Our thoughts on Lulu

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For those of you who haven’t heard about Lulu, it’s an app that lets girls rate guys. It’s advertised as “the first database of men, built by women, for women.” The app is only accessible to girls with Facebook accounts and claims to be “as private as you want it to be.”  The app also has a counterpart for males, allowing them to see the general feedback they have received, in addition to receiving”tips and insights about the mysterious world of women.”

Let’s run down our opinions on it, shall we?


According to Cosmopolitan, Lulu is is the lovechild of Sex and the City and Facebook. I am not so sure. Why? Because Sex and the City rocks and this app kind of sucks. Upon initially hearing about Lulu, on a scale of one-to-puke, I wanted run to the toilet and clutch my stomach for dear life. After cruising for a solid three hours twenty minutes, I realized, however, that this app has major trolling potential. I am going to share exactly how this app grinds my gears, but also why it’s mildly hilarious.

Prepare yourselves because I’m about to go all Upton Sinclair in the The Jungle‘s meatpacking district.

99 Problems and they’re all about Lulu– There are definitely some serious problems with Lulu. For example, the app is painfully hetereonormative (…can I graduate now?). Ignoring Lulu’s other problems, simply look at the fact that it only allows girls to access the app to only rate guys. A massive red flag should be going up right about now. We live in world where plenty of people don’t adhere the Lulu norm, but ladies, its all okay in the end because “Lulu gives [you] the power to be Taylor Swift,” according to its blog: “Enough said.”

Hold up… I’m sorry, what?

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Brown student trolls NBC 10 reporter

In a TV clip that got picked up by New York magazine’s website (and was also featured on BuzzFeed), a young man whom NBC 10 reporter Alison Bologna identified as a Brown student expressed his skepticism over the existence of Hurricane Sandy (Cohen). The student, who was hanging out at the Fox Point Hurricane Barrier, offered this possible explanation for the inclement weather: “I know the government wants us to think that [there’s a hurricane], but think about it, the earth rotates very quickly.” Before you all freak out, we got in contact with this student and, as you may have guessed, HE WAS JOKING. Anyone who has recently checked out the absolutely terrible Eyed @ Brown might know that Brown students will jump at any chance they can to engage in trolling activities. And let’s be real, is there an easier target than local news?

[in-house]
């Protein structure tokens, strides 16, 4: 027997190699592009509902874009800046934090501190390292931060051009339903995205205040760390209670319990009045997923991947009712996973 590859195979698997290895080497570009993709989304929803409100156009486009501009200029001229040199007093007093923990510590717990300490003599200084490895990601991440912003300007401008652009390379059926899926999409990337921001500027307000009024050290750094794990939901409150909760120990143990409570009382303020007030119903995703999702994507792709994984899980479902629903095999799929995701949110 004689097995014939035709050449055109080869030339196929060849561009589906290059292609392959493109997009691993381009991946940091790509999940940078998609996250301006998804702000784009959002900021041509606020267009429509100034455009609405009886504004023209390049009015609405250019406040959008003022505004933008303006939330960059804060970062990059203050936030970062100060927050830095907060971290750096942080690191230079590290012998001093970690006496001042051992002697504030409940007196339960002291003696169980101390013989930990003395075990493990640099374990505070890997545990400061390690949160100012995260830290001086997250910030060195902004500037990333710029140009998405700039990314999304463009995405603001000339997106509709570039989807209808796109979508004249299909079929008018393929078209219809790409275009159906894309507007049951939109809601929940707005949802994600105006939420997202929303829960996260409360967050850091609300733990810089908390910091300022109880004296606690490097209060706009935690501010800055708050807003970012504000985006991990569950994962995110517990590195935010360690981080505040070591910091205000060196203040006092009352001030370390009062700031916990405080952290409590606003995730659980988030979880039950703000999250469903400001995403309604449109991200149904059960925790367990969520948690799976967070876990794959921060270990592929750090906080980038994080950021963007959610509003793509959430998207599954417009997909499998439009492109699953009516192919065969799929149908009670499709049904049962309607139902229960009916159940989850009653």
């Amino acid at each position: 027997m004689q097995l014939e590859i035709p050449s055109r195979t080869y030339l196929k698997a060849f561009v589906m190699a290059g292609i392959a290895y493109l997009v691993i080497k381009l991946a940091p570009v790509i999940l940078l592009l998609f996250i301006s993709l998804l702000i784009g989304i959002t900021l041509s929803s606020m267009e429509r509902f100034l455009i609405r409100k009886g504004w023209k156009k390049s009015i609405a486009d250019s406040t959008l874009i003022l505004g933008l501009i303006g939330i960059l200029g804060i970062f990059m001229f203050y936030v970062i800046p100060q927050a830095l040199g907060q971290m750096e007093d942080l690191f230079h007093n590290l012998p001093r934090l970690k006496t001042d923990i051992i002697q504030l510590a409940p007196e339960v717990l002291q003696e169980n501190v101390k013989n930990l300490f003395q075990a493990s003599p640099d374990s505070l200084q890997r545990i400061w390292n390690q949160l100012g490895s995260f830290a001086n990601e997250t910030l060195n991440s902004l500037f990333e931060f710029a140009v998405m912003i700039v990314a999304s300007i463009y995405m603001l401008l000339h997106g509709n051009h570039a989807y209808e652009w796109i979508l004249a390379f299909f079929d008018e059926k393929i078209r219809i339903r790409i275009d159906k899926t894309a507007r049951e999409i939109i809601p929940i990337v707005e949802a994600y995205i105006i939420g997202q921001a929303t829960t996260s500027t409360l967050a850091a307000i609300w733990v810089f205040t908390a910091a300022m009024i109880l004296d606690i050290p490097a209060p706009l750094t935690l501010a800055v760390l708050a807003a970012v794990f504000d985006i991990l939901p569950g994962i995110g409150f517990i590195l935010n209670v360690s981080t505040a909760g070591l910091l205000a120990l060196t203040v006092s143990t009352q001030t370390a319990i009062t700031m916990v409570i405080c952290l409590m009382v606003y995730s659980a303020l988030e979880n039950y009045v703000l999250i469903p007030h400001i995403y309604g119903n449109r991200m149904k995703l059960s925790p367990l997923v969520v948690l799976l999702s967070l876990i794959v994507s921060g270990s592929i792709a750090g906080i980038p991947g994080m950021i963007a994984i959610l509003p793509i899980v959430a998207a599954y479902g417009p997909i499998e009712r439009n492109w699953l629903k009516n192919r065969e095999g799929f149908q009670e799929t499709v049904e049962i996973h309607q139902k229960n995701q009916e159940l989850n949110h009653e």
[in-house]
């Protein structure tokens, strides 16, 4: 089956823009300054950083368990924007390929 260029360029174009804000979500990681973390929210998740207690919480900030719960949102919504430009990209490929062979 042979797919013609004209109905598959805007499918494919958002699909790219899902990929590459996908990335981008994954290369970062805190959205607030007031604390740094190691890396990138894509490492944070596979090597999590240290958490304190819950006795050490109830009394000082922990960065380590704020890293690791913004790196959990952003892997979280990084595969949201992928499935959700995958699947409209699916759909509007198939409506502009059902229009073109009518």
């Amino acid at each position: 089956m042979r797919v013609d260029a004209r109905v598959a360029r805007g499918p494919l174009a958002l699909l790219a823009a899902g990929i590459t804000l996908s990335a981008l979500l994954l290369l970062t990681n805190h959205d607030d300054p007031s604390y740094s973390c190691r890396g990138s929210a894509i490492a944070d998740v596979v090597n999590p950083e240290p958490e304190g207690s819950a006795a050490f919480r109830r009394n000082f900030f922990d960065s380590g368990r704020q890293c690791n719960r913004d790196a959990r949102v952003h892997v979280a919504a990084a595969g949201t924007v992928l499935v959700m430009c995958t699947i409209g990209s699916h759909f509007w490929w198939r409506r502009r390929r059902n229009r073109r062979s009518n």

Also, sweet MCM shout out K-Roose. Here are some of the MCM course offerings for next spring: MCM2100I: Habits of Living: Affect and New Media, MCM1202L: The Many Faces of Casanova, & MCM1202J: Faking Globalization.

Yale, Dartmouth, UVA and More Imitate College Hill Troll Community

It seems the whole meme revolution has gone viral. If you missed “MEME-ism: ‘-Isms’ in Internet Culture, Phenomena and Trends” yesterday at the Underground (why you would ever turn down free Shanghai is beyond me), you can still get a sense of how widespread Insanity Wolves, Success Kids, and Condescending Wonkas have become just by stalking browsing the Facebook meme pages of various colleges and universities.

Brown’s very own meme page — The College Hill Troll Community – Br.U.Mad? — has over 1,170 followers and has proven to be relevant as it posts timely material; the page absolutely blew up yesterday after the tragic announcement that the V-Dub would be closed for Chicken Finger Friday.

Bold thinking, Keanu.

While Brown, naturally, was a pioneer with its Facebook page, certain unnamed schools in New Haven, Hanover, and Charlottesville, among others, seem to have jumped on the meme bandwagon. All three sites have gotten hundreds of followers in just a couple of days, and the growth doesn’t look like it will slow down any time soon. Stalking these pages is kind of like listening to inside joke after inside joke that you’re not a part of, but we just seem to keep doing it anyway. Some memes that we understand (and some that we don’t) after the jump.

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